Anyone familiar with the fiction of William Faulkner is sure to recall a number of the Southern plantations, distinguished mansions, or nondescript farm homes and slave shacks which stand upon the variegated landscape of the novelist’s mythical Yoknapatawpha County. Surprisingly, few of Faulkner’s critics have written extensively about the significance of architecture to the creation of atmosphere or the definition of character and conflict in his works. In WILLIAM FAULKNER AND THE TANGIBLE PAST: THE ARCHITECTURE OF YOKNAPATAWPHA, Thomas Hines, a historian of American architecture and native of Faulkner’s hometown, Oxford, Mississippi, fills this lacuna admirably.
Arguing that Faulkner used architecture as a bridge between the real world and the world of fiction, Hines takes readers on a tour of Oxford, Mississippi, and the surrounding countryside, juxtaposing descriptions of the homes and businesses of the region with passages from Faulkner’s novels and stories in which these structures are re-created. Accenting his account with more than a hundred photos, Hines examines city buildings, public sculpture, “folk architecture” of the simple farming communities, as well as the Greek Revival, Victorian, Gothic Revival and Modernist styles which co-exist in the region.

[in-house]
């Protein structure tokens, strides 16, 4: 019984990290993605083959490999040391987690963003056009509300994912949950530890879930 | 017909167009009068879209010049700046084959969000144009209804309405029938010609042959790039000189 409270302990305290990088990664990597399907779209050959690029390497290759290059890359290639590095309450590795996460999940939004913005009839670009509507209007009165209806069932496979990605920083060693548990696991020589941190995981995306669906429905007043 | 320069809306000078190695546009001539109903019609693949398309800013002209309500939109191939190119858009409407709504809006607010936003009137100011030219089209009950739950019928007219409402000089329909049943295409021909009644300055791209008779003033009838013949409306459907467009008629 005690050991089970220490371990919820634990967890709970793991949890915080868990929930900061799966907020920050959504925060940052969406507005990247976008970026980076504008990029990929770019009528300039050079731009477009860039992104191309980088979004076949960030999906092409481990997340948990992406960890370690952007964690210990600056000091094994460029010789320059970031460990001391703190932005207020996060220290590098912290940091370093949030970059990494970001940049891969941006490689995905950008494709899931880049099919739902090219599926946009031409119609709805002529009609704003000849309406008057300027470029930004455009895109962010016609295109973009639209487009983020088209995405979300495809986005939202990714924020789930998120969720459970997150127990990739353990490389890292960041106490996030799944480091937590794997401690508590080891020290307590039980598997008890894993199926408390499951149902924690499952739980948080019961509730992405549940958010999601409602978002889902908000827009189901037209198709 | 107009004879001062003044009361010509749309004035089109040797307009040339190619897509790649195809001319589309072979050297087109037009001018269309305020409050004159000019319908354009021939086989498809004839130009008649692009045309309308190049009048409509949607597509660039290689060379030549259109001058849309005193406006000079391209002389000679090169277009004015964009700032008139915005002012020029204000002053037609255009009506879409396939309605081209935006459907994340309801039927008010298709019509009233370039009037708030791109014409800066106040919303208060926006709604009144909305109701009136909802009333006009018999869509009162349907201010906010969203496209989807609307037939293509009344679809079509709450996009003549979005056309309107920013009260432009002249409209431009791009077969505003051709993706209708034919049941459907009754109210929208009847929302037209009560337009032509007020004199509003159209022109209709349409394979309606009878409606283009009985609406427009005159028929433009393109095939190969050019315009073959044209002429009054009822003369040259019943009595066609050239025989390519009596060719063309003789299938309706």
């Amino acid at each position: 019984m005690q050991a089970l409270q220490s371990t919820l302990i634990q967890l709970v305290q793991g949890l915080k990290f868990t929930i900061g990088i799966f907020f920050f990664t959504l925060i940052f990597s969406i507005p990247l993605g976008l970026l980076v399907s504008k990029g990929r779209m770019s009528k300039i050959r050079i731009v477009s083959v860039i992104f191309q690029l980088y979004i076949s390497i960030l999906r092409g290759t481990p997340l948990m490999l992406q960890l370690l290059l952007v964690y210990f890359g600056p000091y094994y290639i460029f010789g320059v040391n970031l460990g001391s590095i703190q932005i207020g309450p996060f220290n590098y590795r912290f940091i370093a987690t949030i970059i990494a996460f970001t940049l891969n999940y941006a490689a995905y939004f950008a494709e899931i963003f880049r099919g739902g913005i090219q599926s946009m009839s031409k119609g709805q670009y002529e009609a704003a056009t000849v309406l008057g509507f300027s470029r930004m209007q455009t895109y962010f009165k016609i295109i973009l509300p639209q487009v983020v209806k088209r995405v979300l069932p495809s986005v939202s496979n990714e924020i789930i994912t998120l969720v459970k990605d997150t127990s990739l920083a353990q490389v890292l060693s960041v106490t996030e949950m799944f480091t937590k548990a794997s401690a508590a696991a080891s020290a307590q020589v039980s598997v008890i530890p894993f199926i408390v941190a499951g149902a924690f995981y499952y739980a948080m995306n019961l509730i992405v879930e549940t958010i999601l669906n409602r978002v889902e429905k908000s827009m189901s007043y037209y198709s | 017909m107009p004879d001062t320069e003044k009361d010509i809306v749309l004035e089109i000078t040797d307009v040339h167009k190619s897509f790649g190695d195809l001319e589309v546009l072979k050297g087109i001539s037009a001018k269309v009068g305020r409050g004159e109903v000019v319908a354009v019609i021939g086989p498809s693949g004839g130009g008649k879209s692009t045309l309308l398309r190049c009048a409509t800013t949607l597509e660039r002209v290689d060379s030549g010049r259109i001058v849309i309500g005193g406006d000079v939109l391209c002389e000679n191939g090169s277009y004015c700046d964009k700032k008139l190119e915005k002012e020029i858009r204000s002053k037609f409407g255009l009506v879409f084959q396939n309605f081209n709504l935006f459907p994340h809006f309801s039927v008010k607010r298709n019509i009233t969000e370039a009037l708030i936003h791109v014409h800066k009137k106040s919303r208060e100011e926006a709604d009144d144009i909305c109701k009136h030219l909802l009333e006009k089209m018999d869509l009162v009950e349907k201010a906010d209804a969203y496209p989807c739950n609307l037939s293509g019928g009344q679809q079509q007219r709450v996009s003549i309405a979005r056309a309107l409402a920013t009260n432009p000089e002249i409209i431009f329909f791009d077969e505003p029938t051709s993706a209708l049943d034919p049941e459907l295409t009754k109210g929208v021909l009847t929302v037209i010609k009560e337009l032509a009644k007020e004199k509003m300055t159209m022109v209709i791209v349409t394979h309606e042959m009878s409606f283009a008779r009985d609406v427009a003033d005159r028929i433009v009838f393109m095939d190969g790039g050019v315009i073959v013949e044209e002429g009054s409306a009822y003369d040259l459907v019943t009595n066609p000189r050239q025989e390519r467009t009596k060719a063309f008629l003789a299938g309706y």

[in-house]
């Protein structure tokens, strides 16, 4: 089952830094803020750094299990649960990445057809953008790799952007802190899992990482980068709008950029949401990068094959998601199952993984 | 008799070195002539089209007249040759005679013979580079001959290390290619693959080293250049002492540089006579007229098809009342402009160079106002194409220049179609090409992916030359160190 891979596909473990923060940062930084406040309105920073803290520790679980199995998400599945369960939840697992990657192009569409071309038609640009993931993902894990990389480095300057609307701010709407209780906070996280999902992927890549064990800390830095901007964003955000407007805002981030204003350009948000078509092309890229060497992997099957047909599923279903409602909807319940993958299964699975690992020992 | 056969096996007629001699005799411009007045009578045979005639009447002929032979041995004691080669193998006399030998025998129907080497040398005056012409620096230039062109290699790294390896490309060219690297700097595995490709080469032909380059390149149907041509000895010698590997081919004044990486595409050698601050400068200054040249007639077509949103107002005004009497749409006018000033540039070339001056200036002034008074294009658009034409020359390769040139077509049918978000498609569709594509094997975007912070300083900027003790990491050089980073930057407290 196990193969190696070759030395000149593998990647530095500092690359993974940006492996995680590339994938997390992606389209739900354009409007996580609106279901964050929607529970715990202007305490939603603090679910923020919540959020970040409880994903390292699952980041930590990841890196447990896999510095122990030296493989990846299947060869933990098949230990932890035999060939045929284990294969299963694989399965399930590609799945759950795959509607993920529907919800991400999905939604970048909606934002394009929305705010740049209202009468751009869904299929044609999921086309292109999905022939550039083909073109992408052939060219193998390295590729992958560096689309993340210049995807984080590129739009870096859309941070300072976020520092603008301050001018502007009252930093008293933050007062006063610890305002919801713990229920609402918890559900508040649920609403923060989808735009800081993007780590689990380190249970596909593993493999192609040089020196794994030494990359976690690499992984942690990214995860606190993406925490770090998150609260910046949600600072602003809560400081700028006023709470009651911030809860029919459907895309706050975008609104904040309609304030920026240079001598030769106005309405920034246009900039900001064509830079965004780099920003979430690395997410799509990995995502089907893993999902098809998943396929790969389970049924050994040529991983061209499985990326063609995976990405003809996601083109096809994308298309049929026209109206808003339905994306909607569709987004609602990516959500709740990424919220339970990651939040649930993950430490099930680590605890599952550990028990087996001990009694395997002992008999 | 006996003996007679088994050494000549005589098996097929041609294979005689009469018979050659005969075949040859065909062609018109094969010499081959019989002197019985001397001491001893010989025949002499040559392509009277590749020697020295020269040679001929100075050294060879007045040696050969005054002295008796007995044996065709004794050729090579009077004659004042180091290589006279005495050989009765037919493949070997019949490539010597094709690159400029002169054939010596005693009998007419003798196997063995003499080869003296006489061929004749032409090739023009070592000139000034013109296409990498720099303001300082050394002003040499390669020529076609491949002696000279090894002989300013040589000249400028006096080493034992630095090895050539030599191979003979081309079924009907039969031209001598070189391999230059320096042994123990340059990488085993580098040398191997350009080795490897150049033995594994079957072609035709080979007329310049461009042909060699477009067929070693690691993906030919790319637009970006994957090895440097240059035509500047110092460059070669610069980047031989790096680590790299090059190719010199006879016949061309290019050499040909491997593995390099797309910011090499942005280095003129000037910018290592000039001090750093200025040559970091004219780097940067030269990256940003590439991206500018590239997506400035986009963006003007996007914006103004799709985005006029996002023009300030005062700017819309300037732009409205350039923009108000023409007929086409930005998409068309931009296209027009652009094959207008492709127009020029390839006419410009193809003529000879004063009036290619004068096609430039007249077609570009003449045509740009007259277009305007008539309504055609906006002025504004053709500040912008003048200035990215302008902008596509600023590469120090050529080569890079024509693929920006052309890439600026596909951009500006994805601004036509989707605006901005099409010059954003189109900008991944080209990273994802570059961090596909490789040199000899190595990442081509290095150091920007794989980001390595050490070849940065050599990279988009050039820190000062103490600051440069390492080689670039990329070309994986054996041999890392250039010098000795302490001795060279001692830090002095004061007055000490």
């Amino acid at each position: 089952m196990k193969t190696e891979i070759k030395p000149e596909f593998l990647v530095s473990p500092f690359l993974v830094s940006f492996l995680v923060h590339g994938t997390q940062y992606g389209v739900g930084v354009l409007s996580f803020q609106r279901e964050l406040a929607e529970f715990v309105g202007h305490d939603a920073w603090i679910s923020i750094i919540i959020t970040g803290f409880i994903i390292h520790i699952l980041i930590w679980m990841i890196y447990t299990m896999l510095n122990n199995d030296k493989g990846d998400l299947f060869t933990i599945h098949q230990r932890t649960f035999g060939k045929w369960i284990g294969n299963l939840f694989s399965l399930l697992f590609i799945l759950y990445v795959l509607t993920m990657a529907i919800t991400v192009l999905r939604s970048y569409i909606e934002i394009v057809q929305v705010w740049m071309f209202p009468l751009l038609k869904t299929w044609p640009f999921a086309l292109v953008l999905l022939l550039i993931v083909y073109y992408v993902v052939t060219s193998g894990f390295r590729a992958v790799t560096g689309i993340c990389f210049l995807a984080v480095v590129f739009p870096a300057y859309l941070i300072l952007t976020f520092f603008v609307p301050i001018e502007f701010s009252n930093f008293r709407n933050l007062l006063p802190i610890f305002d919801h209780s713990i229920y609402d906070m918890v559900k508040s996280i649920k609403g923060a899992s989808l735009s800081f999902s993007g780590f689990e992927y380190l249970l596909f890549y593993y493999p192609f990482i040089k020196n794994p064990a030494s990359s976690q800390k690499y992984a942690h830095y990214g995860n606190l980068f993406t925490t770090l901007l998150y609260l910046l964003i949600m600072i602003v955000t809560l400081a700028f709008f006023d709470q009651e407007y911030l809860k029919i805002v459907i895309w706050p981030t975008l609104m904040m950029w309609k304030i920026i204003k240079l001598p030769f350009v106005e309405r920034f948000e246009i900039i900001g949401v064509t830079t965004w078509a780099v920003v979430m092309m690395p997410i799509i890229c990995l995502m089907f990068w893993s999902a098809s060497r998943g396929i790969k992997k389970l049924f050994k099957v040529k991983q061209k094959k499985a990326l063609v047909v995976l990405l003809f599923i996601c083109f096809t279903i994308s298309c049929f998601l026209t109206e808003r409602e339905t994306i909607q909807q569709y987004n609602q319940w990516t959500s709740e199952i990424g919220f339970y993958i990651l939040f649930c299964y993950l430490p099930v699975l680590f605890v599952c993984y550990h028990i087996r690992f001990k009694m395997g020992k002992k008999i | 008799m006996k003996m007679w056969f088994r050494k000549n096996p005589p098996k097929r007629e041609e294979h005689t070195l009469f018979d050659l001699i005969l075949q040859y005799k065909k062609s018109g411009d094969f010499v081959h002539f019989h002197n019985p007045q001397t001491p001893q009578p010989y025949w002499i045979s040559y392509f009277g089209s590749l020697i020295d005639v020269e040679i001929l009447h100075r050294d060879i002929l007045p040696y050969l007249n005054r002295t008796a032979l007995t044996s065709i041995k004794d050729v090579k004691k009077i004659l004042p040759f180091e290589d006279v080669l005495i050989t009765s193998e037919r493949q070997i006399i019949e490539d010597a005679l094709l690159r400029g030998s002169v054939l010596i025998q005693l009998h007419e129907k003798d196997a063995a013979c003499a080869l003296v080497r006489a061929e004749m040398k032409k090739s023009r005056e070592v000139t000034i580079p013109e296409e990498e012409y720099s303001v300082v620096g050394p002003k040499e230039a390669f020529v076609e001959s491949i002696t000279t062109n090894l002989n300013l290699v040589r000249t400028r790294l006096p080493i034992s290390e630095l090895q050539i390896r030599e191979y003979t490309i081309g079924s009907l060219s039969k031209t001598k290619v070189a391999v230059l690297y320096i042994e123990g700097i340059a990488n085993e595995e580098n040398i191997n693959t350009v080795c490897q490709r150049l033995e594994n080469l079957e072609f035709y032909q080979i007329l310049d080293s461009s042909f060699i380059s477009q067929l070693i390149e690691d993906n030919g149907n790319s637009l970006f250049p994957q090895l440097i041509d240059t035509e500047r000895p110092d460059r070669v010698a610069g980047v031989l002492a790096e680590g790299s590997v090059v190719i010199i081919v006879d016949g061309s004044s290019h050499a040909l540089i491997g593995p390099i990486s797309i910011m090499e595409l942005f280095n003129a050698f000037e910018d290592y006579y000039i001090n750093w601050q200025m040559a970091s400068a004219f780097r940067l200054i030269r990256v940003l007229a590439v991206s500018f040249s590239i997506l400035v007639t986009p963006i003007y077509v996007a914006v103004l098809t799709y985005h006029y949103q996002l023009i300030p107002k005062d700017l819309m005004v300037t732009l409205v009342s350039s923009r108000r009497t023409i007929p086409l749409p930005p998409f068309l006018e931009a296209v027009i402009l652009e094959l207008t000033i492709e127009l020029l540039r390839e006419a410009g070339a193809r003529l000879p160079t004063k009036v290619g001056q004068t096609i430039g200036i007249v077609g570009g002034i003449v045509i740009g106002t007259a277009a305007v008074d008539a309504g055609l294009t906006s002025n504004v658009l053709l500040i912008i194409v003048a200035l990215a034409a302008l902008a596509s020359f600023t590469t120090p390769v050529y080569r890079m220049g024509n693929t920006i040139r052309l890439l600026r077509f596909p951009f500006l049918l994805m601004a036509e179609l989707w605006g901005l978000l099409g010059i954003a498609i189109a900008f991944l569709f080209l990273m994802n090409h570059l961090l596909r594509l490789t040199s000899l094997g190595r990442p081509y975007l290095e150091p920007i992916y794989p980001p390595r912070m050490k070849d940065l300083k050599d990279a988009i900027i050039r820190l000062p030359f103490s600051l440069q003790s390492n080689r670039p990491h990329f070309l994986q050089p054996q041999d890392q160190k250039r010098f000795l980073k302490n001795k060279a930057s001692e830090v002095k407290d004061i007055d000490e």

Although quite capable of providing extensive specialized analysis of the architecture he describes, Hines is careful to write for a general audience whose primary interest lies not in the technical, engineering details but rather in the ways the buildings of northern Mississippi figure in Faulkner’s fiction. As a result, he is able to provide readers useful insights into the significance these structures have for a novelist who saw in the architecture of his homeland the persistent reminders of a past both more glorious and more shameful than the turbulent present.